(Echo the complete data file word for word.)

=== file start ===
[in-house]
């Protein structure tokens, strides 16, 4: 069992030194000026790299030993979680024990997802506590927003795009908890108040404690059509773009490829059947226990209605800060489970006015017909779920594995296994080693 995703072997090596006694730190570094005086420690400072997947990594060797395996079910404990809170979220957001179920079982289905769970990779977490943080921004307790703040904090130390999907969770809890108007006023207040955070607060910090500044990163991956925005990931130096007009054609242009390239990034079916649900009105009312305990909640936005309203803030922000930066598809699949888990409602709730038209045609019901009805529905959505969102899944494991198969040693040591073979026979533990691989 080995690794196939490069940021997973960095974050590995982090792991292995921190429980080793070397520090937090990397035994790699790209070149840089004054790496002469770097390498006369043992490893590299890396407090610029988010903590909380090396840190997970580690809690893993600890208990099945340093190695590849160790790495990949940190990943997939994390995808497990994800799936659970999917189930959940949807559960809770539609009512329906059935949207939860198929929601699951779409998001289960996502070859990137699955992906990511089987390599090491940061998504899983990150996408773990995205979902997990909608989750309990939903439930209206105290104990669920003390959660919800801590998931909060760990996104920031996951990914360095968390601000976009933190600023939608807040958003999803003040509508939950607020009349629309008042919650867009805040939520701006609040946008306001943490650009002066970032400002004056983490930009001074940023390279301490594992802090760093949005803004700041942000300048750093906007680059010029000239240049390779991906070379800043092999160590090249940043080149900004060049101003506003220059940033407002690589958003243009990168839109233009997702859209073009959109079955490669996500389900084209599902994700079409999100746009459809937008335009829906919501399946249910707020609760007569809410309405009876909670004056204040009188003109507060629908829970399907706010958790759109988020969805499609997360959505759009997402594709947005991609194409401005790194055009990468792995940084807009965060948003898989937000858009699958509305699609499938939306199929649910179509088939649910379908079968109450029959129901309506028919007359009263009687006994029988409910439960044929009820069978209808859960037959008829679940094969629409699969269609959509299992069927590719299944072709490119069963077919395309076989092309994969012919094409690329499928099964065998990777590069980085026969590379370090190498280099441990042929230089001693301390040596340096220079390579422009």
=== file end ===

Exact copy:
[in-house]
């Protein structure tokens, strides 16, 4: 069992030194000026790299030993979680024990997802506590927003795009908890108040404690059509773009490829059947226990209605800060489970006015017909779920594995296994080693 995703072997090596006694730190570094005086420690400072997947990594060797395996079910404990809170979220957001179920079982289905769970990779977490943080921004307790703040904090130390999907969770809890108007006023207040955070607060910090500044990163991956925005990931130096007009054609242009390239990034079916649900009105009312305990909640936005309203803030922000930066598809699949888990409602709730038209045609019901009805529905959505969102899944494991198969040693040591073979026979533990691989 080995690794196939490069940021997973960095974050590995982090792991292995921190429980080793070397520090937090990397035994790699790209070149840089004054790496002469770097390498006369043992490893590299890396407090610029988010903590909380090396840190997970580690809690893993600890208990099945340093190695590849160790790495990949940190990943997939994390995808497990994800799936659970999917189930959940949807559960809770539609009512329906059935949207939860198929929601699951779409998001289960996502070859990137699955992906990511089987390599090491940061998504899983990150996408773990995205979902997990909608989750309990939903439930209206105290104990669920003390959660919800801590998931909060760990996104920031996951990914360095968390601000976009933190600023939608807040958003999803003040509508939950607020009349629309008042919650867009805040939520701006609040946008306001943490650009002066970032400002004056983490930009001074940023390279301490594992802090760093949005803004700041942000300048750093906007680059010029000239240049390779991906070379800043092999160590090249940043080149900004060049101003506003220059940033407002690589958003243009990168839109233009997702859209073009959109079955490669996500389900084209599902994700079409999100746009459809937008335009829906919501399946249910707020609760007569809410309405009876909670004056204040009188003109507060629908829970399907706010958790759109988020969805499609997360959505759009997402594709947005991609194409401005790194055009990468792995940084807009965060948003898989937000858009699958509305699609499938939306199929649910179509088939649910379908079968109450029959129901309506028919007359009263009687006994029988409910439960044929009820069978209808859960037959008829679940094969629409699969269609959509299992069927590719299944072709490119069963077919395309076989092309994969012919094409690329499928099964065998990777590069980085026969590379370090190498280099441990042929230089001693301390040596340096220079390579422009």